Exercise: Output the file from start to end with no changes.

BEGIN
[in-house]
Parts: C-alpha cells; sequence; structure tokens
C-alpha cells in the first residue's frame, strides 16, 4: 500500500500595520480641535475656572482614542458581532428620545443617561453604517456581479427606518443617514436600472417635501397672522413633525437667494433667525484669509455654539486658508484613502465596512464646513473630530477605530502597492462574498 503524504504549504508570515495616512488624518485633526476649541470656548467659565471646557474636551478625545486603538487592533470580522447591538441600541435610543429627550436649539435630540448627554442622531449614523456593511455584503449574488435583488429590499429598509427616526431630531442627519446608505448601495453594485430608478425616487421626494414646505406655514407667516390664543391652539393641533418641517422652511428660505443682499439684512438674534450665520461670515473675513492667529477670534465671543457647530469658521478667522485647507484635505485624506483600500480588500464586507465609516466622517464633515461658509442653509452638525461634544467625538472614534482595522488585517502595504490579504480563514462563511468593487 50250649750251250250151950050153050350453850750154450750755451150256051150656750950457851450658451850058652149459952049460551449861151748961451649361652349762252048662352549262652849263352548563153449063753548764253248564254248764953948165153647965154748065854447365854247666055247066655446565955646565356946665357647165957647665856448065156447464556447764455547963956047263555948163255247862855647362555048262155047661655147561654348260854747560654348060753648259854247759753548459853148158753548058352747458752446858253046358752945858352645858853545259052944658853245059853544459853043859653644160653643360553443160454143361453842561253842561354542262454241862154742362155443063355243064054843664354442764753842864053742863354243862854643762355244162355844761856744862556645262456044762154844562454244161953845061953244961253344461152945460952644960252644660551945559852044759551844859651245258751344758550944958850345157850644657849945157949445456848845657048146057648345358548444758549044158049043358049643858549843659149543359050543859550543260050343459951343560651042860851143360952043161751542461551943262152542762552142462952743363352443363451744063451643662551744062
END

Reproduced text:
[in-house]
Parts: C-alpha cells; sequence; structure tokens
C-alpha cells in the first residue's frame, strides 16, 4: 500500500500595520480641535475656572482614542458581532428620545443617561453604517456581479427606518443617514436600472417635501397672522413633525437667494433667525484669509455654539486658508484613502465596512464646513473630530477605530502597492462574498 503524504504549504508570515495616512488624518485633526476649541470656548467659565471646557474636551478625545486603538487592533470580522447591538441600541435610543429627550436649539435630540448627554442622531449614523456593511455584503449574488435583488429590499429598509427616526431630531442627519446608505448601495453594485430608478425616487421626494414646505406655514407667516390664543391652539393641533418641517422652511428660505443682499439684512438674534450665520461670515473675513492667529477670534465671543457647530469658521478667522485647507484635505485624506483600500480588500464586507465609516466622517464633515461658509442653509452638525461634544467625538472614534482595522488585517502595504490579504480563514462563511468593487 50250649750251250250151950050153050350453850750154450750755451150256051150656750950457851450658451850058652149459952049460551449861151748961451649361652349762252048662352549262652849263352548563153449063753548764253248564254248764953948165153647965154748065854447365854247666055247066655446565955646565356946665357647165957647665856448065156447464556447764455547963956047263555948163255247862855647362555048262155047661655147561654348260854747560654348060753648259854247759753548459853148158753548058352747458752446858253046358752945858352645858853545259052944658853245059853544459853043859653644160653643360553443160454143361453842561253842561354542262454241862154742362155443063355243064054843664354442764753842864053742863354243862854643762355244162355844761856744862556645262456044762154844562454244161953845061953244961253344461152945460952644960252644660551945559852044759551844859651245258751344758550944958850345157850644657849945157949445456848845657048146057648345358548444758549044158049043358049643858549843659149543359050543859550543260050343459951343560651042860851143360952043161751542461551943262152542762552142462952743363352443363451744063451643662551744062